Brendan Horan says he is determined to be the best independent MP New Zealand has ever had.
The MP was back in Parliament the day after he was kicked out of
his party, New Zealand First, following allegations, which he
denies, that he stole money from his late mother's bank
Horan did his best to dodge the cameras as he returned to Parliament today.
"I've got no comment to make. I've done nothing wrong and I'm here and that's it," he told ONE News.
Asked if he believes he has a mandate to be there, he said:
"I've got no comment on anything. It's with my lawyers, and so I
can't comment on it."
ONE News understands his New Zealand First office in Bowen House was being packed up as leader Winston Peters stood up in Parliament and announced Horan was being kicked out of the caucus as a result of the allegations he stole money from his late mother.
"Well he's got no mandate for that, as everybody knows, and the proper thing to do is to stand down," Peters said today.
Horan's first stop this morning was to the Clerk of the House to sort out a new workplace and seat in the debating chamber.
"Brendan Horan is from 4 December 2012 regarded an independent member for parliamentary purposes," Speaker Lockwood Smith told the House today.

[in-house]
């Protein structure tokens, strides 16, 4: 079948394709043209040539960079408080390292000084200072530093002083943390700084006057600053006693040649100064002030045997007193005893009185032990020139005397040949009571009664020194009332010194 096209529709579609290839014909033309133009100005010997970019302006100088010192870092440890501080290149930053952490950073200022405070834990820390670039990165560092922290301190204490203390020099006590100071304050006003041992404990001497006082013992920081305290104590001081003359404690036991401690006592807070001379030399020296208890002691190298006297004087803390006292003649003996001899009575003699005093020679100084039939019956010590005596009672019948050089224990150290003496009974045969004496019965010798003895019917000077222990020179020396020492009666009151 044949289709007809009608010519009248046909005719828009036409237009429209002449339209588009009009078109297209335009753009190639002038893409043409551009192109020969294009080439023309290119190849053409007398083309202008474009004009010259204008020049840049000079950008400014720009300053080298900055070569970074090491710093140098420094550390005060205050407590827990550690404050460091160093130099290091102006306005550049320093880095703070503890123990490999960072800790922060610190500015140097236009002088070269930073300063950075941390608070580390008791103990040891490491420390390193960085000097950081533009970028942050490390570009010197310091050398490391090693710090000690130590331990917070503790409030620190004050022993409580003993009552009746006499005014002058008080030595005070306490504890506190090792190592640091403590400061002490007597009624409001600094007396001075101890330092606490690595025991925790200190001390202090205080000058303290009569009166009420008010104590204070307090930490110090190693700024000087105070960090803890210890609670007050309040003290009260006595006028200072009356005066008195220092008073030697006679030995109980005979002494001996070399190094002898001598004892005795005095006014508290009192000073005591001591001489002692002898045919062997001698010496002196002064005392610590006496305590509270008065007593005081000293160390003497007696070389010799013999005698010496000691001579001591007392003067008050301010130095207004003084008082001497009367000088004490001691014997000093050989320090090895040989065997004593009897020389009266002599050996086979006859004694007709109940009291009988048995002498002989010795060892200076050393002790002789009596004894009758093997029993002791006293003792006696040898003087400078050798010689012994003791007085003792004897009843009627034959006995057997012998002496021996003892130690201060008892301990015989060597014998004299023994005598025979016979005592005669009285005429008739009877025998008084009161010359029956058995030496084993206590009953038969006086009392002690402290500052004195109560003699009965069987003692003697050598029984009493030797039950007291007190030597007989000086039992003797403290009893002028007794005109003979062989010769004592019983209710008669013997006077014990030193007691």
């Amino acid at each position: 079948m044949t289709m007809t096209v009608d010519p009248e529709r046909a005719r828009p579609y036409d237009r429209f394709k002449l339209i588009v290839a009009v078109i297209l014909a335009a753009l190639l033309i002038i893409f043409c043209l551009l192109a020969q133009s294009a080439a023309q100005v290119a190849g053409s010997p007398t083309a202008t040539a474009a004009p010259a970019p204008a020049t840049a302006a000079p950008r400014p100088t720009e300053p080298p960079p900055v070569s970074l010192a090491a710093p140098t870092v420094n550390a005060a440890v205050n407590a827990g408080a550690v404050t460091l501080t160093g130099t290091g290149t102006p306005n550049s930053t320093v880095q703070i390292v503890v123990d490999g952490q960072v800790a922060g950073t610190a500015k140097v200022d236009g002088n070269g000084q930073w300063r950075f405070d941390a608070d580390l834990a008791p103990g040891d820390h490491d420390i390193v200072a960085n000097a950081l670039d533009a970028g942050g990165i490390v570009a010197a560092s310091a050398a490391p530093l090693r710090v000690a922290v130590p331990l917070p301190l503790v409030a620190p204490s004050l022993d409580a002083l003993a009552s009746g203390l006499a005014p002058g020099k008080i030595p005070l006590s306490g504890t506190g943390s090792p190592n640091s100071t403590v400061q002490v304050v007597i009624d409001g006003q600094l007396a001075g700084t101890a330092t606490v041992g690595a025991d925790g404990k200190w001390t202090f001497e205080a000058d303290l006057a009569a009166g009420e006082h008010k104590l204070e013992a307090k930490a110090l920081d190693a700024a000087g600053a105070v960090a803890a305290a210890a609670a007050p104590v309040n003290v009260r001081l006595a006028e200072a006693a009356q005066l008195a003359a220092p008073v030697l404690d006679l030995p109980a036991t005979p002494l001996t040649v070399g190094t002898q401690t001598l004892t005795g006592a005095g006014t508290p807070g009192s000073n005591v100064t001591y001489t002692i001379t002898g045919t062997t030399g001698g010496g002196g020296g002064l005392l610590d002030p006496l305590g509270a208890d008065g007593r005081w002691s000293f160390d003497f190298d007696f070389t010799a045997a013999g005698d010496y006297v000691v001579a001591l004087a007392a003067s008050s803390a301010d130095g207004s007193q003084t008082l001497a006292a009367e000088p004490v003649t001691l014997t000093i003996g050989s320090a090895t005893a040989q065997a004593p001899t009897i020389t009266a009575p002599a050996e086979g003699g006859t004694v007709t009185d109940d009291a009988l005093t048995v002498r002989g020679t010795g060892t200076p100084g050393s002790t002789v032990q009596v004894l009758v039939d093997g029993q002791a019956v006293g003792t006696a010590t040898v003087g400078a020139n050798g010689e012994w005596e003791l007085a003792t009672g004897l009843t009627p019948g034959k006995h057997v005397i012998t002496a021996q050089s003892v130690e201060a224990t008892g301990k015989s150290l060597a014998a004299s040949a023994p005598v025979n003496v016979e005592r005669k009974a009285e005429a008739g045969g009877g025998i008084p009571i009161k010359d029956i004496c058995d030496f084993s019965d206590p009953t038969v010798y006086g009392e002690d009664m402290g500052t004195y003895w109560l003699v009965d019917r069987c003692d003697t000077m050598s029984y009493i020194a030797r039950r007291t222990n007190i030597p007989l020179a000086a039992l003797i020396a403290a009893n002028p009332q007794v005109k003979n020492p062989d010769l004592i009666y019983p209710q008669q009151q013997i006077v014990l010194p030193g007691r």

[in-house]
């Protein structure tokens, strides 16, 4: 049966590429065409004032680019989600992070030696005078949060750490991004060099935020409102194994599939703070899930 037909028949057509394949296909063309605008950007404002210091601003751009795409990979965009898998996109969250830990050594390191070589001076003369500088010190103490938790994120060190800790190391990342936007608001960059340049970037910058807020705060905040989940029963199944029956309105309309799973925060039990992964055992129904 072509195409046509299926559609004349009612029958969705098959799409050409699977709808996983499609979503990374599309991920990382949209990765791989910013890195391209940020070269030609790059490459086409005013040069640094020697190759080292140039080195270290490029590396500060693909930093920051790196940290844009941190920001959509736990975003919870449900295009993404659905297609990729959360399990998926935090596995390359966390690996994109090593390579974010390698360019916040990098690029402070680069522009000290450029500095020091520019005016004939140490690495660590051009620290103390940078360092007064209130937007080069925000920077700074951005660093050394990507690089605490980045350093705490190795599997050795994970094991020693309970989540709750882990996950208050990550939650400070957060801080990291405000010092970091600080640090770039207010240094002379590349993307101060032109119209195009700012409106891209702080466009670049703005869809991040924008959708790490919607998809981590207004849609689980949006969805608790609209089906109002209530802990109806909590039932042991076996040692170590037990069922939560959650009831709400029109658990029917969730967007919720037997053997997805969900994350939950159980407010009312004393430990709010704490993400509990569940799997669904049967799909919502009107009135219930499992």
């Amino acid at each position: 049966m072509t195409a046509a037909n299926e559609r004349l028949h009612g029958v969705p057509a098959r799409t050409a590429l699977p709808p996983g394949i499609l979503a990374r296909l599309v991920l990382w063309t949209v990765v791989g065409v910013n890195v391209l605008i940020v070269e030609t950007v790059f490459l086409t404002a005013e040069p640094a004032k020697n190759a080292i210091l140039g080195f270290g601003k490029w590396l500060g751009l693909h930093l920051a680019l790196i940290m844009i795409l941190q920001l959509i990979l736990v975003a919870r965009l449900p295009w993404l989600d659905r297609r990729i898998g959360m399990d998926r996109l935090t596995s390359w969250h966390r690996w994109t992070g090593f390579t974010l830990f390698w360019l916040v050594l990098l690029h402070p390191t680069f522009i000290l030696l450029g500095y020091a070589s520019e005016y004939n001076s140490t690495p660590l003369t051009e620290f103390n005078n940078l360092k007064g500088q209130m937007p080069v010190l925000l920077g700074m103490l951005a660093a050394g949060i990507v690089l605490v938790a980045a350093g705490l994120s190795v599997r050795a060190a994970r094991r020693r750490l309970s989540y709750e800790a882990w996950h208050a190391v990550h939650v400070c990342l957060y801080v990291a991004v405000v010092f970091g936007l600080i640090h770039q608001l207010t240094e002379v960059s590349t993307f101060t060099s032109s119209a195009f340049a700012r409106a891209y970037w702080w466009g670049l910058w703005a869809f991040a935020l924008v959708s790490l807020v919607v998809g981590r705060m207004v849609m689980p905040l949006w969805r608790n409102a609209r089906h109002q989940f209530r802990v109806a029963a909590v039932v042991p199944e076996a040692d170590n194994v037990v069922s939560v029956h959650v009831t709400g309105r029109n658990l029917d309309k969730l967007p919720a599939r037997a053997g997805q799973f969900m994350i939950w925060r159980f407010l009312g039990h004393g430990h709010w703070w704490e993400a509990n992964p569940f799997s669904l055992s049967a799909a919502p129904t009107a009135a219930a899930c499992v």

Asked why he has come back, Horan said: "I've come back to work."
Peters says he is outraged Horan will not resign as an MP.
Asked why it was important for the party to cut Horan lose, Peters said: "Well, we're not going to have lame ducks on board when we've worked so hard over the years to build this party up."
But some of his former colleagues, despite unanimously voting for his expulsion from the caucus last night, are not towing the line publicly.
"Look, if he's claiming he's innocent then he's doing what I would do if I thought I was innocent. But if I knew I was in the wrong I'd be resigning," said Richard Prosser, a New Zealand First list MP.
Muddying the waters further are reports today that Horan was regularly using his Parliamentary cellphone to call the TAB.
Asked if there is any truth in this, Horan said: "As I've said, I can't make any comment. It's with the lawyers."
'A bad look'
ONE News' Deputy Political Editor Jessica Mutch says it is unlikely the controversy surrounding Horan will badly damage New Zealand First.
She told TV ONE's Breakfast: "It's just such a bad look to have one of your MPs even associated with a story like that even though Brendan Horan says it's untrue.
"But I think what everyone realises is that Winston Peters is the brand and name of New Zealand First. Brendan Horan got dragged into Parliament basically on the coat-tails of Winston Peters so as long as his reputation is still intact that will be OK for New Zealand First."
However, she says there will be a problem if Horan does decide to remain in Parliament.
"If Brendan Horan comes in, sits in the back, the very, very back, even further back than he is now in Parliament, he's going to be this constant little nagging reminder for the public and for Winston Peters that, 'I'm still here, I'm an independent MP'."
No complaint has been laid with police against Horan, who has been a New Zealand First MP for just 12 months.
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